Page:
A Panther Passes On
by Paul Bass, New Haven Independent, Sept. 21, 2022
The state tried to frame George Edwards and lock him up for life. His fellow revolutionaries tortured him and tried to kill him. They didn’t know whom they were messing with.
He survived — and kept at his Black Panther mission for another half century long after generations of fellow fighters left the theater.
It was kidney cancer that finally claimed the life of George Edwards. He died late last Friday in Connecticut Hospice at the age of 85. Until his final months, he remained one of New Haven’s most visible and engaging voices, challenging power and supporting grassroots social justice crusades.
Perhaps the most spied-on and messed-with political activist in New Haven history, he combined theatrical training with an unshatterable suspicion of government power to speak out wherever people gathered: on city buses, at library gatherings, at outdoor protests. You may or may not have agreed with his assertions about imperial power, CIA connections to Yale, black helicopters or the moon landing. It was impossible not to listen. Or to appreciate the man speaking.
Edwards also possessed a gentleness and kindness that endeared him to people whether or not they shared his intense convictions.
“He lived a full life,” said his daughter, Elizabeth Dickerson, who had a Sunday pancake breakfast date with her dad at the Hamden IHOP in his later years. …
Edwards grew up in Goldsboro, N.C., where he engaged in his first protests with fellow high school students demanding that officials comply with the Supreme Court’s Brown v. Board desegregation ruling.
He worked on B52 bombers as an engineer for the U.S Air Force from 1955 through 1961, when he was ceremoniously removed for his role in antimilitarism protests. He later said a recording of a speech by Malcolm X had made him question his service to the United States: “I had a serious confrontation with history, politics, racism. I was becoming conscious of the world. This man had shown a light to the darkness of my brain.”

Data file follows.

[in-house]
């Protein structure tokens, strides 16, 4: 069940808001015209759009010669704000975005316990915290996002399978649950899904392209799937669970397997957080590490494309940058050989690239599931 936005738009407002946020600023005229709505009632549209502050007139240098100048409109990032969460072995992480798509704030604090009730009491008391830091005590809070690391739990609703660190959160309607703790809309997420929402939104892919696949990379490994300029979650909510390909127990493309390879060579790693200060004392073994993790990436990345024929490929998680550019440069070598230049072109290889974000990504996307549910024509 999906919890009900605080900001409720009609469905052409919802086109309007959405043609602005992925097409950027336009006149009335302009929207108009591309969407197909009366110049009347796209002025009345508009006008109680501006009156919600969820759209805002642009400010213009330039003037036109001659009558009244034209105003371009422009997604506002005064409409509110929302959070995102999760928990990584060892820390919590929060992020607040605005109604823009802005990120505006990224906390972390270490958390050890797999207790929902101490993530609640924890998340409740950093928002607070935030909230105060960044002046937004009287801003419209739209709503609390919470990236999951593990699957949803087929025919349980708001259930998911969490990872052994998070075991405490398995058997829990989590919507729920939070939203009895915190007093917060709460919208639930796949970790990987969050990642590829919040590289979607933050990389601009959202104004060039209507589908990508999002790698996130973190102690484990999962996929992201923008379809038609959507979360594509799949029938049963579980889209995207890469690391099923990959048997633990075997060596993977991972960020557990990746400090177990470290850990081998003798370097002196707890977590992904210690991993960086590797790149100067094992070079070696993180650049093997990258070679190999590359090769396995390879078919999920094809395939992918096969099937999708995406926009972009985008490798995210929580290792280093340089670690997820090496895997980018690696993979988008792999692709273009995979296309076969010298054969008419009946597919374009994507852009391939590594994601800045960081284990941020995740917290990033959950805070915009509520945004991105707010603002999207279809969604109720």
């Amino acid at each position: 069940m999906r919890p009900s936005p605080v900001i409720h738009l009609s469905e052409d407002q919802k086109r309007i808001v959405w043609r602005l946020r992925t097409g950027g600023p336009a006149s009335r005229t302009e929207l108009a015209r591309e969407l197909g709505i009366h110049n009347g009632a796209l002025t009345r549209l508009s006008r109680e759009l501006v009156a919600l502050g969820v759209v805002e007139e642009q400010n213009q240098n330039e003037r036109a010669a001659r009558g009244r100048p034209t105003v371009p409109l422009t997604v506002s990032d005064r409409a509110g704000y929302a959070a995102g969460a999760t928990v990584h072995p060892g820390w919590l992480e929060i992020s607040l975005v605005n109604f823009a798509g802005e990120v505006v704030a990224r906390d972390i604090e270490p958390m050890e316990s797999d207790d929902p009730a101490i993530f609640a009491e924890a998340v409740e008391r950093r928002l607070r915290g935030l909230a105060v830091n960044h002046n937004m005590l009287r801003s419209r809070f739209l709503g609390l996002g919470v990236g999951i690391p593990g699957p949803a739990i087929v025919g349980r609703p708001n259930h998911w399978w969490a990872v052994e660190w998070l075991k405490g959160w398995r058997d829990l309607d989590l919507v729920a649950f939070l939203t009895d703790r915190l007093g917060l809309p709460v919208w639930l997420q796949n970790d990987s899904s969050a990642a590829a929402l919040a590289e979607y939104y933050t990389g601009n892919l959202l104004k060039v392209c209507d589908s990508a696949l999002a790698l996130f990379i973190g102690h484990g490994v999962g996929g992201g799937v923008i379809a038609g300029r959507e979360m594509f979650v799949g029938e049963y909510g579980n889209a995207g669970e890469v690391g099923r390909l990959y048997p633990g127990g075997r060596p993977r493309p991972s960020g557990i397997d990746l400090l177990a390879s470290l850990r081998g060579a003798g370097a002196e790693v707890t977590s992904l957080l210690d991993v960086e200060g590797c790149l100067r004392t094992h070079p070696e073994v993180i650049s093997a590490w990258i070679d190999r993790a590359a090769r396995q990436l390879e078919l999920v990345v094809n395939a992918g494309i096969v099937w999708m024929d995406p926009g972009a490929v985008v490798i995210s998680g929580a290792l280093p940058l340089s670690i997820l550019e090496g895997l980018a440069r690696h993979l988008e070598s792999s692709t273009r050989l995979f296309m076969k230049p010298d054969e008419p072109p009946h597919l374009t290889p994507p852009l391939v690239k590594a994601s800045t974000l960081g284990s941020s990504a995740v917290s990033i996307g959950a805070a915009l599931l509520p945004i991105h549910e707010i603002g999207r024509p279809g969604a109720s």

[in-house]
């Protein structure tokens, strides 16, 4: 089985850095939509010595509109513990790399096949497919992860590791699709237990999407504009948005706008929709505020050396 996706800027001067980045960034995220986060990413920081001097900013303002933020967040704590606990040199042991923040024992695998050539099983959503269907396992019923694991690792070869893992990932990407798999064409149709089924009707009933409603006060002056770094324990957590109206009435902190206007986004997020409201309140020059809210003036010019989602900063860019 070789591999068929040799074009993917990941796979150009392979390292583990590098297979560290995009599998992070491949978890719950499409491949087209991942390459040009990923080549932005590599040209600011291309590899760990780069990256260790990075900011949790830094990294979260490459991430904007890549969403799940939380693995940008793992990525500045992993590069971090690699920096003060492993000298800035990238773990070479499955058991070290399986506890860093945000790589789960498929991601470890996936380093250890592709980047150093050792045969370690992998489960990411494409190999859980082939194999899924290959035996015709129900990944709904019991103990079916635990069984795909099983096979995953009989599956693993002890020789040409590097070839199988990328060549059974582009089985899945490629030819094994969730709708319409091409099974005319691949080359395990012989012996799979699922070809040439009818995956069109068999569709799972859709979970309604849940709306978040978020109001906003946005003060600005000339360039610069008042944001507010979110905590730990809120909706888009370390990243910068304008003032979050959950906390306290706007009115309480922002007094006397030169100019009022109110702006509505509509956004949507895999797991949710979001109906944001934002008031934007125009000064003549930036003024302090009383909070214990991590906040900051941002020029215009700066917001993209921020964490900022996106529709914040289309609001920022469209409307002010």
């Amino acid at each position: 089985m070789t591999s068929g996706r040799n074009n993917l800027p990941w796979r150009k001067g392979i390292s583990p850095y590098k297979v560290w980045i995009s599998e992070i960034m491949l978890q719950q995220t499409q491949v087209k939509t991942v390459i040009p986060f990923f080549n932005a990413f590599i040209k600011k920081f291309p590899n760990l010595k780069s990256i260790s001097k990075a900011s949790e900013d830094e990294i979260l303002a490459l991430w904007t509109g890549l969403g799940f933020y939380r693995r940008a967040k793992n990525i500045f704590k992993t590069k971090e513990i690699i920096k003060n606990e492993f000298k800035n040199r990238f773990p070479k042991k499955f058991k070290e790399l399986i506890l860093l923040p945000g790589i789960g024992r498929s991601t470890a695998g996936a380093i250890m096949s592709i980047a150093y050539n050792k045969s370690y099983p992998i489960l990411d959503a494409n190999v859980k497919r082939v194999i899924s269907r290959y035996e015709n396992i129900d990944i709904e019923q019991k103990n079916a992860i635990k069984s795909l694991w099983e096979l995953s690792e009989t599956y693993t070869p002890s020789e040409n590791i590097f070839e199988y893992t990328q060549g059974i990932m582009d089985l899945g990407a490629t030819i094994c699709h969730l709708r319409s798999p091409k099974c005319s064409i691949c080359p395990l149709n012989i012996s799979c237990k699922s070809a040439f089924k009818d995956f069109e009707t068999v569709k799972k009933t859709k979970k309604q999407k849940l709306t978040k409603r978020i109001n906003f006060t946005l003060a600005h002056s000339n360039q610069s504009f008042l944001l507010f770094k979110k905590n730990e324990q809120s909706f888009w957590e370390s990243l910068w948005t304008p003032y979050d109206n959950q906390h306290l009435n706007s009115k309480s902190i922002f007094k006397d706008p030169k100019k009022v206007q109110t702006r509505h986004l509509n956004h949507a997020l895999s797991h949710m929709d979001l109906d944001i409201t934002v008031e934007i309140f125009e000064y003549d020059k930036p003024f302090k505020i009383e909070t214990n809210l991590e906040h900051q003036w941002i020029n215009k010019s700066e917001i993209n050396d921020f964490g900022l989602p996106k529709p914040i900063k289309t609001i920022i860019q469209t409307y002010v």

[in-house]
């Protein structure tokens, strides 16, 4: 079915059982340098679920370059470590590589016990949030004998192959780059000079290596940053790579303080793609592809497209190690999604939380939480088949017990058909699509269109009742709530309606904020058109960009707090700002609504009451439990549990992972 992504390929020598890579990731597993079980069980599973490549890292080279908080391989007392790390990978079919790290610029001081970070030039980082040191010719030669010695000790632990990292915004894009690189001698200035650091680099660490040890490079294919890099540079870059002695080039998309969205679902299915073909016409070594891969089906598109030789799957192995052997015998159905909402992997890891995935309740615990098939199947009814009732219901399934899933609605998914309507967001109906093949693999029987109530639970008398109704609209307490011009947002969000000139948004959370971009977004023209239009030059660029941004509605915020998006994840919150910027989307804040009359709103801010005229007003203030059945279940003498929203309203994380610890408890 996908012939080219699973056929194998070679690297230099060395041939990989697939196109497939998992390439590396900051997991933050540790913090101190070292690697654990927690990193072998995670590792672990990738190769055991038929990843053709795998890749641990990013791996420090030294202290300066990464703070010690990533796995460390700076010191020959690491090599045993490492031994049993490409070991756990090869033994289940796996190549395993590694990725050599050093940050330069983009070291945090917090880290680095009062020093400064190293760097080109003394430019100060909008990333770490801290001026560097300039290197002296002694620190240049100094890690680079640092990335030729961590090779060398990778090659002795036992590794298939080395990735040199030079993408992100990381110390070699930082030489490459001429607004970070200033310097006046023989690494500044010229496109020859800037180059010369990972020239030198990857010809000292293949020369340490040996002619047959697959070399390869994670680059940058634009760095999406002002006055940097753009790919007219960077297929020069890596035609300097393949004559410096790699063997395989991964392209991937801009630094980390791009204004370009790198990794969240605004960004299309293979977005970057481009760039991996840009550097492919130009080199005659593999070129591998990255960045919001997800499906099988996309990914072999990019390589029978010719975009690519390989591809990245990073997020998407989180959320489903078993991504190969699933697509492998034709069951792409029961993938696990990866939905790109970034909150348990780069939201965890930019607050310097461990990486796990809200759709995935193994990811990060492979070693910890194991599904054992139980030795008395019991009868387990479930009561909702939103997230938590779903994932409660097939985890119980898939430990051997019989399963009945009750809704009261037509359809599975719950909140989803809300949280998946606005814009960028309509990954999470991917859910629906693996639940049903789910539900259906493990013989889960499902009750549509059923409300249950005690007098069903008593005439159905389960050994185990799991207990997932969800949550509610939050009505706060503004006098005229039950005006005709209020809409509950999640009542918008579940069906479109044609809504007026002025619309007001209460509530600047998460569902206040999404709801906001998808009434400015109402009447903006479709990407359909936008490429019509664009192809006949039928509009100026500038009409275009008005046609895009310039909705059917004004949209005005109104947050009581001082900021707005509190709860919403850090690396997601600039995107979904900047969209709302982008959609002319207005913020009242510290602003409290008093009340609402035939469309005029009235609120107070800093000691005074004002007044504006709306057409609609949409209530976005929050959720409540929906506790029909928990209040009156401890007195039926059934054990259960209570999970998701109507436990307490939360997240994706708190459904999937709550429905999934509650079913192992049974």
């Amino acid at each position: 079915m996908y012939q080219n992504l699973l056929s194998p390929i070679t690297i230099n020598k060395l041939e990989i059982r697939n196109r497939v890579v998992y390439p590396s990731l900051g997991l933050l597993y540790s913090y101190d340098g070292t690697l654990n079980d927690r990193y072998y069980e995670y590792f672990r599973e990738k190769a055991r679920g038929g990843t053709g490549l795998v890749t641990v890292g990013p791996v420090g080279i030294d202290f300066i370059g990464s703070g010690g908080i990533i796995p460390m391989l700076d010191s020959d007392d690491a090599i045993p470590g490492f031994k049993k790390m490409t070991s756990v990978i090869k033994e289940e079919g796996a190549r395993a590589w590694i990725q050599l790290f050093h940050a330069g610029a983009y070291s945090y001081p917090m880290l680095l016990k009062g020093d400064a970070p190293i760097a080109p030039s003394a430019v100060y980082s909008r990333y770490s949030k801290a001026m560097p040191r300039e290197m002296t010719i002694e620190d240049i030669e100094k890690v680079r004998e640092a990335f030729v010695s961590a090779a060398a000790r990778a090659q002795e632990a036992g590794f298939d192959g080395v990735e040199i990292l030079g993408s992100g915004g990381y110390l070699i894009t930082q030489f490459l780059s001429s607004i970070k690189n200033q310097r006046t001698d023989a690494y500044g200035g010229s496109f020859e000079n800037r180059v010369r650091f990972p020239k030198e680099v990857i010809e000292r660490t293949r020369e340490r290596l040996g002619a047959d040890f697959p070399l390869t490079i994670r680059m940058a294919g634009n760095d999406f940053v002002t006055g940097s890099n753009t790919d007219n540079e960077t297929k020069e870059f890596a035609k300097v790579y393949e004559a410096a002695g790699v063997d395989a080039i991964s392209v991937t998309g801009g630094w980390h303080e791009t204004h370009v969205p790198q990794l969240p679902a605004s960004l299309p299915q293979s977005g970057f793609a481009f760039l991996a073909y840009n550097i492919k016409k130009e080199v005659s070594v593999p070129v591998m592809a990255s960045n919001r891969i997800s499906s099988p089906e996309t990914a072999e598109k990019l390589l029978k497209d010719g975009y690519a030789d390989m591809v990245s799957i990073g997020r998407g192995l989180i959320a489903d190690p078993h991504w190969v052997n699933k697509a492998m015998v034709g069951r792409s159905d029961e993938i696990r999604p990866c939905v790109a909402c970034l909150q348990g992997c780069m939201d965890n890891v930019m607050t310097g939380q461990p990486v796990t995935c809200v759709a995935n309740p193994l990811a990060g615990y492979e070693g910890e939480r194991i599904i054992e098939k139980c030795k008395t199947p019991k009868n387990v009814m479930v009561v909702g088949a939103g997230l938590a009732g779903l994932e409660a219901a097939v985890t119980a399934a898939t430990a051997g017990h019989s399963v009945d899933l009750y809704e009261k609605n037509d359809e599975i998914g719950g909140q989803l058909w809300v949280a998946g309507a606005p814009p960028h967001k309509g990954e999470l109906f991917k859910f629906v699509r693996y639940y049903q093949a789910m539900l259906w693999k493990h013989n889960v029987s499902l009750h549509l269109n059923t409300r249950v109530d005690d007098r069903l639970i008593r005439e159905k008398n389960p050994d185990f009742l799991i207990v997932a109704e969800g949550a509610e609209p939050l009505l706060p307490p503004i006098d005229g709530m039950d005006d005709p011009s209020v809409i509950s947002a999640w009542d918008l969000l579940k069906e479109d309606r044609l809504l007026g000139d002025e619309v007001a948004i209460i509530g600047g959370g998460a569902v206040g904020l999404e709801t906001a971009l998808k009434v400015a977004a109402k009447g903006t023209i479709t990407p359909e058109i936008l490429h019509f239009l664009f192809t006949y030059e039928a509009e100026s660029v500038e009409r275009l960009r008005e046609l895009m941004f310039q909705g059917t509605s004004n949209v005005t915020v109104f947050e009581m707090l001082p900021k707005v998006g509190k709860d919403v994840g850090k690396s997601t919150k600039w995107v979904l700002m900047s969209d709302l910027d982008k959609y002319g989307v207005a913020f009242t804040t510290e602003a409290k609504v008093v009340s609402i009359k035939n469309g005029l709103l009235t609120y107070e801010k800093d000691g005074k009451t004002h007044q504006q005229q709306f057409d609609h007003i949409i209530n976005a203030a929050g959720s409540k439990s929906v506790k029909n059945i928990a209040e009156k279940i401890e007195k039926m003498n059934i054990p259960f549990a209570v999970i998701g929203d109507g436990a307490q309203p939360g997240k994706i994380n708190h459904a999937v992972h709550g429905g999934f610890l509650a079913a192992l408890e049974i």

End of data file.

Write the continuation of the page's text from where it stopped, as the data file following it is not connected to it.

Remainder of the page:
Yale School of Drama brought Edwards to New Haven, where he became a stalwart performer in the local Black Arts Movement. When the national Black Panthers opened a chapter here in 1968, Edwards was one of its first members. Local cops and the FBI under its deadly COINTEL-PRO spying-and-disruption initiative were already keeping tabs on him. He appeared on the FBI “Agitator Index’ and “Rabble Rouser Index.” His FBI file #124 – 310G would expand to 1,000 pages. It revealed how, if Edwards went to the store for a quart of milk, an agent made sure to follow.
[Article can be read in its entirety, with videos at www.newhavenindependent.org/article/panther_passes_on.
See also 1992 NYT interview at https://www.nytimes.com/1992/11/22/nyregion/once-a-black-panther-always-a-cause.htm]